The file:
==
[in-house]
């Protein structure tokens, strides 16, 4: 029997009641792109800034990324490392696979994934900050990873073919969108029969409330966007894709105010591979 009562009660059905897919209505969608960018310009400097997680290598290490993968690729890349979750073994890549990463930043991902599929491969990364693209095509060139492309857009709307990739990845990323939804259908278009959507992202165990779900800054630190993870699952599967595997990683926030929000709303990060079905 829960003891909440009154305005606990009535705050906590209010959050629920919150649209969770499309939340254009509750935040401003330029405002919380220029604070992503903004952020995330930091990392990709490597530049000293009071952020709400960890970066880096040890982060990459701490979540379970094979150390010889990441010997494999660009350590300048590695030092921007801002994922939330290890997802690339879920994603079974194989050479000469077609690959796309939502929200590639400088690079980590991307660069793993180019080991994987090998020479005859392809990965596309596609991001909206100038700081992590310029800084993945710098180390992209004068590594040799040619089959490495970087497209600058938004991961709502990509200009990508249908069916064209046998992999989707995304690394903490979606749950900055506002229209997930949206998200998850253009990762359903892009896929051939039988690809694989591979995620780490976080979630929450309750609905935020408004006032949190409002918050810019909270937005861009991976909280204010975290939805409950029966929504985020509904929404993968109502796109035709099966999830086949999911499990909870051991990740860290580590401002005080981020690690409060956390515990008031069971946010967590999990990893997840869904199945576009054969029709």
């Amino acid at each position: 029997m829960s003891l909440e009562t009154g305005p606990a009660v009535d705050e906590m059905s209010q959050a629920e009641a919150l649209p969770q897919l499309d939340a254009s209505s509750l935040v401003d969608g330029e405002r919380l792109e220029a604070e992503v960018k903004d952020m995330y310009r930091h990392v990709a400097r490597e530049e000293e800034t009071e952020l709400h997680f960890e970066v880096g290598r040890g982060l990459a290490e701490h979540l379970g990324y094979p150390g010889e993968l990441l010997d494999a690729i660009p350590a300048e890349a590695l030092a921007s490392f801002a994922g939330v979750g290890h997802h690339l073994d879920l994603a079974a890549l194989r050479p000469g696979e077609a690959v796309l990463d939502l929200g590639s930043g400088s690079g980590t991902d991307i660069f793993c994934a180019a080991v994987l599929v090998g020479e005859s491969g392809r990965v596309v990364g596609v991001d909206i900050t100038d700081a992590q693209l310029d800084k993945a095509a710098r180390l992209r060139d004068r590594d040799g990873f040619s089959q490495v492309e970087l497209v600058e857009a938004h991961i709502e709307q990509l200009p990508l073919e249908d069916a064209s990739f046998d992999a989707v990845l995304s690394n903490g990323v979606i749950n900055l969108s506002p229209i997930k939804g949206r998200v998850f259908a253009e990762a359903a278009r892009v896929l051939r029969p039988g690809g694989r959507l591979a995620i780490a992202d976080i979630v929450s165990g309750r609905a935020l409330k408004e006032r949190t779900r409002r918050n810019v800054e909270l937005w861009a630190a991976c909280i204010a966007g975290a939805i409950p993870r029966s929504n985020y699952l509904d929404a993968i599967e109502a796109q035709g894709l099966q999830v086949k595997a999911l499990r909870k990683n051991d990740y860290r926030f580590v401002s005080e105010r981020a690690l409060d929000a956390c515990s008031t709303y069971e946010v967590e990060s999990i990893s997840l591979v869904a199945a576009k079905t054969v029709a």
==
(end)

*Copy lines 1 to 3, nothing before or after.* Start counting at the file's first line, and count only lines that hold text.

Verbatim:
[in-house]
């Protein structure tokens, strides 16, 4: 029997009641792109800034990324490392696979994934900050990873073919969108029969409330966007894709105010591979 009562009660059905897919209505969608960018310009400097997680290598290490993968690729890349979750073994890549990463930043991902599929491969990364693209095509060139492309857009709307990739990845990323939804259908278009959507992202165990779900800054630190993870699952599967595997990683926030929000709303990060079905 829960003891909440009154305005606990009535705050906590209010959050629920919150649209969770499309939340254009509750935040401003330029405002919380220029604070992503903004952020995330930091990392990709490597530049000293009071952020709400960890970066880096040890982060990459701490979540379970094979150390010889990441010997494999660009350590300048590695030092921007801002994922939330290890997802690339879920994603079974194989050479000469077609690959796309939502929200590639400088690079980590991307660069793993180019080991994987090998020479005859392809990965596309596609991001909206100038700081992590310029800084993945710098180390992209004068590594040799040619089959490495970087497209600058938004991961709502990509200009990508249908069916064209046998992999989707995304690394903490979606749950900055506002229209997930949206998200998850253009990762359903892009896929051939039988690809694989591979995620780490976080979630929450309750609905935020408004006032949190409002918050810019909270937005861009991976909280204010975290939805409950029966929504985020509904929404993968109502796109035709099966999830086949999911499990909870051991990740860290580590401002005080981020690690409060956390515990008031069971946010967590999990990893997840869904199945576009054969029709």
């Amino acid at each position: 029997m829960s003891l909440e009562t009154g305005p606990a009660v009535d705050e906590m059905s209010q959050a629920e009641a919150l649209p969770q897919l499309d939340a254009s209505s509750l935040v401003d969608g330029e405002r919380l792109e220029a604070e992503v960018k903004d952020m995330y310009r930091h990392v990709a400097r490597e530049e000293e800034t009071e952020l709400h997680f960890e970066v880096g290598r040890g982060l990459a290490e701490h979540l379970g990324y094979p150390g010889e993968l990441l010997d494999a690729i660009p350590a300048e890349a590695l030092a921007s490392f801002a994922g939330v979750g290890h997802h690339l073994d879920l994603a079974a890549l194989r050479p000469g696979e077609a690959v796309l990463d939502l929200g590639s930043g400088s690079g980590t991902d991307i660069f793993c994934a180019a080991v994987l599929v090998g020479e005859s491969g392809r990965v596309v990364g596609v991001d909206i900050t100038d700081a992590q693209l310029d800084k993945a095509a710098r180390l992209r060139d004068r590594d040799g990873f040619s089959q490495v492309e970087l497209v600058e857009a938004h991961i709502e709307q990509l200009p990508l073919e249908d069916a064209s990739f046998d992999a989707v990845l995304s690394n903490g990323v979606i749950n900055l969108s506002p229209i997930k939804g949206r998200v998850f259908a253009e990762a359903a278009r892009v896929l051939r029969p039988g690809g694989r959507l591979a995620i780490a992202d976080i979630v929450s165990g309750r609905a935020l409330k408004e006032r949190t779900r409002r918050n810019v800054e909270l937005w861009a630190a991976c909280i204010a966007g975290a939805i409950p993870r029966s929504n985020y699952l509904d929404a993968i599967e109502a796109q035709g894709l099966q999830v086949k595997a999911l499990r909870k990683n051991d990740y860290r926030f580590v401002s005080e105010r981020a690690l409060d929000a956390c515990s008031t709303y069971e946010v967590e990060s999990i990893s997840l591979v869904a199945a576009k079905t054969v029709a």